Friday, March 12, 2010

Saving Green While Going Green

I’ve heard it before: “I can’t find coupons for the stuff I buy” or “Eating organically is so expensive.” Both of these statements aren’t entirely accurate. Yes, purchasing organic/green/eco friendly items typically costs more than their conventional counterparts, but you can find deals out there; you just need to know where to look.

Here are some things I do in my quest for finding deals on organic items. Some may work & some may not depending on your location. However, all are worth trying & you may be surprised at the deals you find once you start searching.
  1. Shop at multiple stores. Yes, it’s a bit of a hassle, but finding everything you need at one store’s organic section & getting the best deal on those items is going to be virtually impossible.
  2. Make sure you keep your eyes open for peelies, blinkies, & in store flyers or magazines in the organic/natural food section. At Fred Meyer (my Kroger affiliate) they put out a magazine called “Naturally Preferred” that has great coupons for organic products. Pick up one (or four!) at each store you shop at & build up your coupon stash that way.
  3. Check the website of every manufacturer that you like or want to try. Seventh Generation, Organic Valley, Stonyfield Farms, & many more have coupons you can download. Also sign up for any newsletters they offer which often include coupons as well.
  4. Look for coupons from brands that sell organic & non organic items. Unless the coupon specifically excludes organic, use it on the organic version.
  5. Shop Costco. Costco is always adding to their inventory of organic & natural items. Just a few days ago I saw organic ground beef, chicken, apples, carrots, baby greens, & more there. I love the Ecos laundry detergent & buy the huge jug at Costco for a little less than $14 & that lasts me about 8 or 9 months!
  6. Shop Trader Joe’s. If you don’t have a Trader Joe’s near you….I’m sorry. I love that store. Most of their items are their own brand, but if they carry a brand name product, they will accept a coupon for it. Additionally, their prices are great for both the name brands & their own products.
  7. Shop online. I know, it seems weird ordering food, toiletries, cleaning supplies, etc. online, but you can save big this way. Amazon,, & all have amazing selections of organic or green products & often have great deals. When they do, stock up! Recently I bought enough organic tampons & pads to last me well over a year & only spent around $50 doing so. That may seem like a lot of money for tampons, but break it down per box & I paid less than conventional ones at my local store.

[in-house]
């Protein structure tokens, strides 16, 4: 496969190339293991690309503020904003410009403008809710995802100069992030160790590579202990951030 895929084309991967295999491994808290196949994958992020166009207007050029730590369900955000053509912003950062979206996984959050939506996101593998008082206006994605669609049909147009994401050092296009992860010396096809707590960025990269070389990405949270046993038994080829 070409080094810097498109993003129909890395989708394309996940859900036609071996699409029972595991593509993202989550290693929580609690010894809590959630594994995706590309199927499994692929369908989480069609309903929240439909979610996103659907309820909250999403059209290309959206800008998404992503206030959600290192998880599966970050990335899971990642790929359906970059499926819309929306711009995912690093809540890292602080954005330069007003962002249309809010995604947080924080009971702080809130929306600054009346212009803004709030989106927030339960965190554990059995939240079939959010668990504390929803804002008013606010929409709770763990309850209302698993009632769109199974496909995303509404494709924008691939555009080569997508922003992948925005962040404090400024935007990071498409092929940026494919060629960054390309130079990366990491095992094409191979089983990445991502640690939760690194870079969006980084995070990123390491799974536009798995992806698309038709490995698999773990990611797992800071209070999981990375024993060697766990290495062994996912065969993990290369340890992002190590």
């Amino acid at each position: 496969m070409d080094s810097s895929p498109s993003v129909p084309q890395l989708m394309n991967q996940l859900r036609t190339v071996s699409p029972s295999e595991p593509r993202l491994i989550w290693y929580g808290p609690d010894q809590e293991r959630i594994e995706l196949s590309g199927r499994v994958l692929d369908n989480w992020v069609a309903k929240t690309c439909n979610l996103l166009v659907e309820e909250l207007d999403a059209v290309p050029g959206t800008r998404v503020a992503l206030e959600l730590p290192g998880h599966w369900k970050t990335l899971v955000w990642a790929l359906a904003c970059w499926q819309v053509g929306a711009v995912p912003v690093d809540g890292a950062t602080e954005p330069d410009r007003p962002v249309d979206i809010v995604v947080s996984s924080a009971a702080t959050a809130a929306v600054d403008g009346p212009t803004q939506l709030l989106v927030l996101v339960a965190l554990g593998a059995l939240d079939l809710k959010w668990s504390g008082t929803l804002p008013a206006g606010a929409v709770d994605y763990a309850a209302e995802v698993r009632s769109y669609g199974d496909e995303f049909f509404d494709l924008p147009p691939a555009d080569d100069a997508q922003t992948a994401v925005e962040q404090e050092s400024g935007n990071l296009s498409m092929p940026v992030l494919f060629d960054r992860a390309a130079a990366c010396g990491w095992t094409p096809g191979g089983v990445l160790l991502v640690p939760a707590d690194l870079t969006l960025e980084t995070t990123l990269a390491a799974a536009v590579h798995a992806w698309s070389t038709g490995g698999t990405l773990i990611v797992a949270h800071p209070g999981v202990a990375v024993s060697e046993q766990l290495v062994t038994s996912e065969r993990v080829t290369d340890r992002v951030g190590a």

8. Shop locally. Not only will you get fresher products, you’re reducing your carbon footprint by buying items that don’t need to be transported as far, & supporting your local economy. Shop farmer’s markets during nice weather. Buy directly from a farmer & buy in bulk. A quarter of a cow will cost more up front, but will likely save you in the long run. Consider joining a CSA (community supported agriculture) & get fresh produce right from the farm. Some CSA’s will let you pick your items; others just send you a selection of what’s ripe at the time. Consider it a challenge to try new fruits & vegetables. Not sure what to do with that kale that was in your delivery? Find a recipe online & experiment. But you will get your produce cheaper this way & it will be farm fresh!
  9. Grow your own. Start an organic garden & know exactly what you’re eating.

The reality is that if you are purchasing organic or green items, the prices will likely be higher. You can maximize your budget by implementing some or all of the methods described above. If you’re just starting out, go organic in phases; for example, switch to organic produce first, then add in dairy, then meats, etc. It’s an easier adjustment that way.

I won’t tell you that you can slash your budget by 75% & still buy exclusively organic. However, being a savvy consumer can save you money on these items. At the end of the day, that’s all anyone can hope for.


  1. I have a question, but it is not regarding this post. What is proper coupon etiquette in regards to peelies? Is it okay to take the peelie off of an item, even if you will not buy that item?


  2. My guess is there are 2 opinions you would hear on this subject. Some would say it's ok to take the peelie since it was put out by the company with the knowledge that it might get taken off & used on another product (esp. if it states "on any product").

    Others would argue that the peelie is put on THAT product & should be used for THAT item only & on THAT day (as opposed to another transaction at a later time). The logic is that some people go & take all the peelies & leave none for the people that are buying the item.

    I think this is just one of those issues where everyone will have a different opinion. My advice is to go with what your gut tells you is the correct thing to do.


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